Kenya Extends Deadline to Close World's Largest Refugee CampTHE ASSOCIATED PRESS (TOM ODULA)
Nairobi, Kenya (AP) -- The Kenyan government has extended by six months its deadline for sending home at least 260,000 Somali refugees to close the world's largest refugee camp in Kenya's east, the country's interior minister said Wednesday.
The government postponed the November 30 deadline after the U.N. refugee agency requested a delay, Joseph Nkaissery said. "The government has accepted the request to extend the deadline for completion of repatriation of Somali refugees and eventual closure of Dadaab Refugee complex by six months," said Nkaissery.
The volatile security situation in Somalia and upcoming elections had made it difficult for Kenya and other partners to meet the deadline, he said. Kenya's government announced in May that Dadaab will be closed saying the camp was creating security problems.
Nkaissery denied Kenya is coercing refugees to return to war-torn Somalia.
Refugees who returned to Somalia told The Associated Press that Kenyan authorities were forcing them to go back to Somalia where they risk getting killed or being forcibly recruited into the deadly Islamic extremist group al-Shabab. Those claims were also made by Amnesty International in a report this week.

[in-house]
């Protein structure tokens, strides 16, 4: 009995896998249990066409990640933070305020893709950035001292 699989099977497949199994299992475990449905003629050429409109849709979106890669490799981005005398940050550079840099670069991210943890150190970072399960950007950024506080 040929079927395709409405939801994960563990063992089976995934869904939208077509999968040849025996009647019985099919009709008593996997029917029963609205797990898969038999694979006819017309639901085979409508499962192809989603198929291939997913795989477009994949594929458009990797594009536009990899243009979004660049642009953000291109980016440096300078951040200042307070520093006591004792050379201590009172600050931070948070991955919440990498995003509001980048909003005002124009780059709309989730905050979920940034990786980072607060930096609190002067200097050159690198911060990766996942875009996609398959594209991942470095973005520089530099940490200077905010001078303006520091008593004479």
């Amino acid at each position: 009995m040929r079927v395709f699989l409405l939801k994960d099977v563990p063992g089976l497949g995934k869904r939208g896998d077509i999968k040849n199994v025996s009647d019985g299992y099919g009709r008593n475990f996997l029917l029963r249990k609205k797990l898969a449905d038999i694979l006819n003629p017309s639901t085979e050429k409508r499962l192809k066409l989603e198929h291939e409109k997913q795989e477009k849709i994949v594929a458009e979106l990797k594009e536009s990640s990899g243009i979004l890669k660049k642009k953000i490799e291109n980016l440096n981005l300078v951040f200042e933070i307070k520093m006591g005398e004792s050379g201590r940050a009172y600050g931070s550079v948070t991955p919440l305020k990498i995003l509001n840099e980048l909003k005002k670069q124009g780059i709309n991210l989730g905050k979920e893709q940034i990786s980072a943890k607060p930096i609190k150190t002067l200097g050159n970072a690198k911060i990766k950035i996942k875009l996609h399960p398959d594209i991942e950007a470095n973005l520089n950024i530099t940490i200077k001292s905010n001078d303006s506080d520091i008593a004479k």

But the government said it is following proper procedures. "Kenya is committed to upholding international law in the repatriation process because we respect all international protocols that are signatory," Nkaissery said.
An elaborate repatriation program will begin in December and the process will be done in a humane, safe and dignified manner that insures none of the refugees is put in harm's way, he said.
Some who voluntarily returned to Somalia from Dadaab camp told The Associated Press they are now facing hunger despite promises that they would be assisted.
Nkaissery said 262,000 refugees remain at the camp and so far 16,000 have been repatriated over the last six months.
Kenya has said the closure of Dadaab is necessary because the sprawling camp is a recruitment ground for al-Shabab and a base for the extremist group to launch attacks on Kenya. Al-Shabab has carried out several attacks on Kenya, which sent troops to Somalia in 2011 to fight the militants who are waging an insurgency against the country's weak western-backed government.